|Little Brown Bat|
The devastation hit the largest hibernation spot for bats in New Jersey which is Morris County's Hibernia Mine.
Normally, as many as 30,000 bats would winter there, but the 2010 count found only about 1,700 alive. To make matters worse, many of those showed signs of infection, according to the state's Endangered and Non-game Species Program.
Despite their undeserved bad reputation, bats are crucial to ecosystems. They have a positive effect - especially for humans - through devouring insects, dispersing seeds, and pollinating flowers. The widespread loss of bats has potential ramifications for human health since the huge quantities of bugs hey consume includes ones that not only damage crops but also carry West Nile and other potentially fatal diseases.
Some scientists think humans who visit caves may inadvertently spread the fungus from cave to cave. To try and halt the spread, government agencies across the country have been closing access to caves and abandoned mines.
But there are massive die-offs in the U.S. due to the fungus that is commonly called "white-nose syndrome" because of the whitish powder that appears on the nose, ears and wing membrane of infected bats.
Geomyces destructans is a filamentous fungus of unknown origin and seems to be new to North America.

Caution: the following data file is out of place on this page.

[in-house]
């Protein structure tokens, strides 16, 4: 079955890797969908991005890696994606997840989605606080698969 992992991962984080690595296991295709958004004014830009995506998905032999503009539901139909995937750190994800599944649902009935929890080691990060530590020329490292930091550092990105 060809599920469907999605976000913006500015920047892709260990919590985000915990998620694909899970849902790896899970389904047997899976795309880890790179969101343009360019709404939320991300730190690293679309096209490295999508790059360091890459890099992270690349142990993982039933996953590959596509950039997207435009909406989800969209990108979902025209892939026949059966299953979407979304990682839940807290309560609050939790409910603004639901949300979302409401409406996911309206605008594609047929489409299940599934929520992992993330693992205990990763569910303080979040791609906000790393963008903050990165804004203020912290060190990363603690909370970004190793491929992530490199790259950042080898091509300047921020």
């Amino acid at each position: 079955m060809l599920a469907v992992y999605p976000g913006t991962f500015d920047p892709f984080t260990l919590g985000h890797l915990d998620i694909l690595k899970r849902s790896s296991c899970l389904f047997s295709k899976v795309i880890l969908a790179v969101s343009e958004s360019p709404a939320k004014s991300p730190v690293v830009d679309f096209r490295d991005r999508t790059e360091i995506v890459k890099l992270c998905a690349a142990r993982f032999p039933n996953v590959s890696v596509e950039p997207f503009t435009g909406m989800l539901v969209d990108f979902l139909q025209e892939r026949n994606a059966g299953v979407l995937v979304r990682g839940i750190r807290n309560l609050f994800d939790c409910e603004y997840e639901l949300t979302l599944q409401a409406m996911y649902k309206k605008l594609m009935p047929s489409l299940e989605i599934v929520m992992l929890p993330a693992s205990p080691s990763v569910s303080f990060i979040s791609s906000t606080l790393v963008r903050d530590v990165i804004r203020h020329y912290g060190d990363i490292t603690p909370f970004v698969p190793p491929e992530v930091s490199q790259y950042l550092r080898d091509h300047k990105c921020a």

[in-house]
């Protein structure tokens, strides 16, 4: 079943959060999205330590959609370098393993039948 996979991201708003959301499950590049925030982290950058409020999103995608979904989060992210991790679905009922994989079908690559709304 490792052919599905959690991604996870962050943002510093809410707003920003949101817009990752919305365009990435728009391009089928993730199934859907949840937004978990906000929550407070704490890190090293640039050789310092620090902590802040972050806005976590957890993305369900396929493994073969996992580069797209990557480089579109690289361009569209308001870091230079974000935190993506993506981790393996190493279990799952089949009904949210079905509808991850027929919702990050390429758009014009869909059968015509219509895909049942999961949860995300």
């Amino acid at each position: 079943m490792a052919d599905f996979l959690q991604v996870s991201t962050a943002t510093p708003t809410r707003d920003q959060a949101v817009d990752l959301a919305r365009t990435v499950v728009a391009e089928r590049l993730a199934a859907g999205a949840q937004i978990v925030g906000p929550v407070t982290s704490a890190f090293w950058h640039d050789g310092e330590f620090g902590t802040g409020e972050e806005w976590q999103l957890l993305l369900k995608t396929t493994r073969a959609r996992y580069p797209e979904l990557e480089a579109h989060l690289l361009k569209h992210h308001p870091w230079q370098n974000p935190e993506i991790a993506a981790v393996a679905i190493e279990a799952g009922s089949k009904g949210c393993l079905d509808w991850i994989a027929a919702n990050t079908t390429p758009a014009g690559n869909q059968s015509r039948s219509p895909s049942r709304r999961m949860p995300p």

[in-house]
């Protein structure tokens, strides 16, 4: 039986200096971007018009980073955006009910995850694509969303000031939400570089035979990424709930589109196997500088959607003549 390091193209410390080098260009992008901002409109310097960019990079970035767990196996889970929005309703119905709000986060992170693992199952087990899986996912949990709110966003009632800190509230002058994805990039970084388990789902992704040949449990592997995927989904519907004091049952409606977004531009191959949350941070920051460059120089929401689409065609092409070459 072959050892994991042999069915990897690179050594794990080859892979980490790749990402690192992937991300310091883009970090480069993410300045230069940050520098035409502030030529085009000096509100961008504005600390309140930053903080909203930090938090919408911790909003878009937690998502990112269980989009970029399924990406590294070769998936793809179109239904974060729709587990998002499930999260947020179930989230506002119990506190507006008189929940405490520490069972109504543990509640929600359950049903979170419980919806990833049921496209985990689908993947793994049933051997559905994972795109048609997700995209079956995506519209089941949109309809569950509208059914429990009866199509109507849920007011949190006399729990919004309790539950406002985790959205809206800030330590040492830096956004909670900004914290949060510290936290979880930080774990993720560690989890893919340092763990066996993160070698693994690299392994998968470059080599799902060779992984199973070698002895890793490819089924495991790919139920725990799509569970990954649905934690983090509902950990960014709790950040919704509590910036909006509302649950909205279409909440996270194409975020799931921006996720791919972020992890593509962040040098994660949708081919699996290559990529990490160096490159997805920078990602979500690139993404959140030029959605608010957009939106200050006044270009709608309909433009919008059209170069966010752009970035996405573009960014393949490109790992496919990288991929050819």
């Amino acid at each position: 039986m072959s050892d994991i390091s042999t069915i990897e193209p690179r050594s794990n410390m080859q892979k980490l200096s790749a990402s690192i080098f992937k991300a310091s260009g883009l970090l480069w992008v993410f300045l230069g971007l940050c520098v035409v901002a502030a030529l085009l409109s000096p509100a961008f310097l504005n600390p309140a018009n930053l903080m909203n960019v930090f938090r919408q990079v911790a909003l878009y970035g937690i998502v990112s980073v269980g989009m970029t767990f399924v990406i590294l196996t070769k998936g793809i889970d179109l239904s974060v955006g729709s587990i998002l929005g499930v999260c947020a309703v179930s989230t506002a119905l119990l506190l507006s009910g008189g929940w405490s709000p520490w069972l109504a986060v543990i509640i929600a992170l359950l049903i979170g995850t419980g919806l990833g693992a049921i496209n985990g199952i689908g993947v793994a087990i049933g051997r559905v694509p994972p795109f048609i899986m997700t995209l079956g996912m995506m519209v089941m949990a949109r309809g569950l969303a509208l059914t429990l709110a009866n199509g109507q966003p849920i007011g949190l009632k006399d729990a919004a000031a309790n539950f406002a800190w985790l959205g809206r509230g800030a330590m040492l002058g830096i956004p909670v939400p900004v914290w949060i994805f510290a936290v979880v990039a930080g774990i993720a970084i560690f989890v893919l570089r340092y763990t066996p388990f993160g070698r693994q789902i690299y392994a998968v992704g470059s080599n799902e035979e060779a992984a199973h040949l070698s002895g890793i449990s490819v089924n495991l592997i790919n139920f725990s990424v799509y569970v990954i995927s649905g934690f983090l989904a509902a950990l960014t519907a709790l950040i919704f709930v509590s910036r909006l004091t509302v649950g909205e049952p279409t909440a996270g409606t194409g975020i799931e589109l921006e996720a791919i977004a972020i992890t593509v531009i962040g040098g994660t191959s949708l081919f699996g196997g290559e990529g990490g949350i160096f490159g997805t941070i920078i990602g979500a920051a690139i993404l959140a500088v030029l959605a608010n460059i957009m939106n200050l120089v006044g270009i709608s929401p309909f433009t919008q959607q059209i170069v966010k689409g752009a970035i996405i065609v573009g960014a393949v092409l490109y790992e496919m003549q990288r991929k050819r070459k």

It was documented but not yet recognized as Geomyces destructans in 2006 at Howes Cave, New York. In 2007, people began to report that little brown bats were flying outside nearby caves during daylight in the midst of winter - something that should not be happening.
Little brown bats are smaller than a human thumb, and dependent on its two grams of stored fat to keep it alive through the cold season. Without hibernation, it will not survive and it being awakened even once can cost it a month's worth of fat. That is why NJ's bat hibernation locations are protected.
The little brown bat population is continuing to decline, with the numbers down 50% from last summer and 80% from 2008, according to the results of New Jersey's annual summer bat count.
Six species have the disease, one of which had been declared endangered long before white-nose syndrome. That is the Indiana bat (Myotis sodalis). Three others are at very high risk.
In New Jersey, the Conserve Wildlife Foundation has teamed with owners of 15 forest areas in the northwestern part of the state to create more habitat for bats.
The endangered Indiana bat roosts in summer under the loose bark of dead trees and switches those roosts every few days. Since dead and dying trees are often cut down, CWF works with landowners to girdle some trees to kill them so they provide more roost sites, or even to attach cedar shakes and other items to tree trunks to create roost spots.
|Endangered Indiana Bat|